I wish I got the chance to try a lot more food but unfortunately, we were only in China for about five days. As with any country, China has its regional cuisines (I highly recommend watching, “Flavorful Origins” on Netflix to learn more about Chaoshan and Yunnan cuisines). Being that China is one of the largest countries in the world, you can only imagine how many different dishes they have to offer. It would be impossible to try everything in one visit (or even a lifetime!) Here are some of the things I had the chance to eat:
- Stinky tofu – fermented tofu. You’ll recognize it by its distinct smell. But if you can get past its bad odor, it actually tastes pretty good. It tastes nothing like it smells. It’s hard to explain the flavor but you just have to try it for yourself
2. Xiaolongbao (soup dumplings) – super thin dumpling skins filled with meat and hot soup. The proper way to eat them is using a tong to pick up the dumpling from the top of the skin, onto a soup spoon. Then add a little bit of vinegar and freshly shredded ginger. A popular spot to try them is Din Tai Fung
3. Yellow croaker noodles – noodles with chunks of yellow croaker, served in a rich broth. The one I ate had minced crab in it. After soup dumplings, this is one of Shanghai’s most popular dishes
4. Hot pot – I LOVE hot pot (dipping meats and veggies into a boiling pot of broth). Making the dipping sauce is my favorite part and I think it’s an art. Haidilao has just come to NYC (specifically Flushing), but I got to try it in Shanghai before the craze hit home. The service is impeccable – manicures while you wait, glasses are never empty, they give you hand wipes, they even gave Ben’s nieces/nephew a new toy to keep. It’s the little things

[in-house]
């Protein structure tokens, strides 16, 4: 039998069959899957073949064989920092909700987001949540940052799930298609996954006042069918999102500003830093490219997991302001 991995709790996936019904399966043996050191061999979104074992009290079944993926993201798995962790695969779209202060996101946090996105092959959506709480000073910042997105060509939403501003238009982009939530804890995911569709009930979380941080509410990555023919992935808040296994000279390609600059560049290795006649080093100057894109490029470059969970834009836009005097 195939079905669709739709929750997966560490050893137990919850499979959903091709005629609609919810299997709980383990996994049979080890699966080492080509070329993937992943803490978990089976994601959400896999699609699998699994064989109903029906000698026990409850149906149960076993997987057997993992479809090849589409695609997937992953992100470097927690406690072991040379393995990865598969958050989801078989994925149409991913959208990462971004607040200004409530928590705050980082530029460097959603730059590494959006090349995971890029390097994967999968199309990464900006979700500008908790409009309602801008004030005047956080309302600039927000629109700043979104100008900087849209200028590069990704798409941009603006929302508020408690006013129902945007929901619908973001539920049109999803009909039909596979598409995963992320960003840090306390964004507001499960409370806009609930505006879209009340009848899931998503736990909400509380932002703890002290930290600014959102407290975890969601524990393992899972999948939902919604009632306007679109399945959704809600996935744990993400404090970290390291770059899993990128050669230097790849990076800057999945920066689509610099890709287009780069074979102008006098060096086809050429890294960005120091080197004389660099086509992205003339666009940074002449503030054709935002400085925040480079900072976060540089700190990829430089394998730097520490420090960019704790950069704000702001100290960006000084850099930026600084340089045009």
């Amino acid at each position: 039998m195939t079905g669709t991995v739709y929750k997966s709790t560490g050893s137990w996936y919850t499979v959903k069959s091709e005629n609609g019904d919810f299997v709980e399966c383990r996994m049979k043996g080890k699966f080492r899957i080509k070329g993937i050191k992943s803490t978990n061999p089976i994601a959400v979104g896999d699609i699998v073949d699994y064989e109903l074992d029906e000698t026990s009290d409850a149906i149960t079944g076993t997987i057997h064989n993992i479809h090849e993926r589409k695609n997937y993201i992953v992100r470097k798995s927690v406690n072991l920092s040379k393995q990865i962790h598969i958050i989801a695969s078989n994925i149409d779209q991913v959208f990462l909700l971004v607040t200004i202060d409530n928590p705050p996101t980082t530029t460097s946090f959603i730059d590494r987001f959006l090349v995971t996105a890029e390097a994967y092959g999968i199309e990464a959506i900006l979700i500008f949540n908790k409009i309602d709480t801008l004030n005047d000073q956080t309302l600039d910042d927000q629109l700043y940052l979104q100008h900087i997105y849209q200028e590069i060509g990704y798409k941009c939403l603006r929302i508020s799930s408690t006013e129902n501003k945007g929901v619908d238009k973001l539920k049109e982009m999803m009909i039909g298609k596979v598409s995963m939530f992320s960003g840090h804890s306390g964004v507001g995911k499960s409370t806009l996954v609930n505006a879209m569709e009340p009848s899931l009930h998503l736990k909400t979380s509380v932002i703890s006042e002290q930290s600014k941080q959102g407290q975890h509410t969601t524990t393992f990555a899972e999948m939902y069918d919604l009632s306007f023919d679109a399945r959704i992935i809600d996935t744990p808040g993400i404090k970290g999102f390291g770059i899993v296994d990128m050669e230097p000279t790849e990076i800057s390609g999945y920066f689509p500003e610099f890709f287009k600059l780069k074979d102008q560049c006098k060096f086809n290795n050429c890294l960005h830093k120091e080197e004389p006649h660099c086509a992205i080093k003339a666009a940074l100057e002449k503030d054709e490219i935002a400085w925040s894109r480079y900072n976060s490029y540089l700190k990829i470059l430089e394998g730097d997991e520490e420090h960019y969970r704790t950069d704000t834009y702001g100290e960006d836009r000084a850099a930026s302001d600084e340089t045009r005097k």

5. Scallion pancakes – a popular breakfast street food item. Perfectly crispy and super oily, but SO good
6. Jianbing – crepe filled with savory toppings such as meat, scallion, pickled veggies, topped with hoisin sauce. I didn’t get to try the real thing out in the streets, but I did try it at the hotel in Shaoxing and even that one was pretty good
7. Dim sum – can’t forget to have some! There was one place in Shaoxing we went to that served fried soup dumplings. I didn’t even know that was possible, but it was amazing!
8. Congee – rice porridge is classic comfort food. Don’t forget to add all the toppings – especially pickled veggies
9. Shaoxing wine – originating from Shaoxing, as the name suggests, this is fermented rice wine. It’s used for both drinking and cooking. When we were in Shaoxing, all of the shops were selling it
10. McDonald’s – they have fried chicken and bubble tea!